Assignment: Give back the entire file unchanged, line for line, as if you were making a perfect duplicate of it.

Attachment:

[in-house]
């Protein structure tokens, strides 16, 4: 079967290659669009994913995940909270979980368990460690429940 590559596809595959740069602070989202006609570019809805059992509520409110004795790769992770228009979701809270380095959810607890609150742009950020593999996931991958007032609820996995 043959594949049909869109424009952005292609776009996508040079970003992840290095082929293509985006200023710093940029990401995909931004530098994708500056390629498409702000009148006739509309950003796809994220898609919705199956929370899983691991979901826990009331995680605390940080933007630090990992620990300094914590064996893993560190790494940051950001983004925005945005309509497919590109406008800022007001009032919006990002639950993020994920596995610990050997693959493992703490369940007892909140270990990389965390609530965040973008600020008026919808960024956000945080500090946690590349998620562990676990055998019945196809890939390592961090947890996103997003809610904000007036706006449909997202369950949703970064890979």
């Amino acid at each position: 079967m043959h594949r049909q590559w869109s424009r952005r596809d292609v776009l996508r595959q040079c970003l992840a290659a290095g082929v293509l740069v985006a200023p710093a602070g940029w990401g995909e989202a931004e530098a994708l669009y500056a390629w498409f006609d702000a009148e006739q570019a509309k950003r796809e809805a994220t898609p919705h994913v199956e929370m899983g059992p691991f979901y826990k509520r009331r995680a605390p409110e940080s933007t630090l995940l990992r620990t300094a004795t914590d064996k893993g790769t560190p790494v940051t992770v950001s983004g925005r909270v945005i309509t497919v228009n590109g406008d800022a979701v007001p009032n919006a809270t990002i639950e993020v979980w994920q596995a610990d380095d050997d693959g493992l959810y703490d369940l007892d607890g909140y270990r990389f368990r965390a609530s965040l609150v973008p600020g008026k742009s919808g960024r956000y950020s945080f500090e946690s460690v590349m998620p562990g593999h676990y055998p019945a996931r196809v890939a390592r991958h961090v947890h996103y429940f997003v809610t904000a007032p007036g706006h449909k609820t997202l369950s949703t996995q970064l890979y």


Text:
[in-house]
């Protein structure tokens, strides 16, 4: 079967290659669009994913995940909270979980368990460690429940 590559596809595959740069602070989202006609570019809805059992509520409110004795790769992770228009979701809270380095959810607890609150742009950020593999996931991958007032609820996995 043959594949049909869109424009952005292609776009996508040079970003992840290095082929293509985006200023710093940029990401995909931004530098994708500056390629498409702000009148006739509309950003796809994220898609919705199956929370899983691991979901826990009331995680605390940080933007630090990992620990300094914590064996893993560190790494940051950001983004925005945005309509497919590109406008800022007001009032919006990002639950993020994920596995610990050997693959493992703490369940007892909140270990990389965390609530965040973008600020008026919808960024956000945080500090946690590349998620562990676990055998019945196809890939390592961090947890996103997003809610904000007036706006449909997202369950949703970064890979």
């Amino acid at each position: 079967m043959h594949r049909q590559w869109s424009r952005r596809d292609v776009l996508r595959q040079c970003l992840a290659a290095g082929v293509l740069v985006a200023p710093a602070g940029w990401g995909e989202a931004e530098a994708l669009y500056a390629w498409f006609d702000a009148e006739q570019a509309k950003r796809e809805a994220t898609p919705h994913v199956e929370m899983g059992p691991f979901y826990k509520r009331r995680a605390p409110e940080s933007t630090l995940l990992r620990t300094a004795t914590d064996k893993g790769t560190p790494v940051t992770v950001s983004g925005r909270v945005i309509t497919v228009n590109g406008d800022a979701v007001p009032n919006a809270t990002i639950e993020v979980w994920q596995a610990d380095d050997d693959g493992l959810y703490d369940l007892d607890g909140y270990r990389f368990r965390a609530s965040l609150v973008p600020g008026k742009s919808g960024r956000y950020s945080f500090e946690s460690v590349m998620p562990g593999h676990y055998p019945a996931r196809v890939a390592r991958h961090v947890h996103y429940f997003v809610t904000a007032p007036g706006h449909k609820t997202l369950s949703t996995q970064l890979y």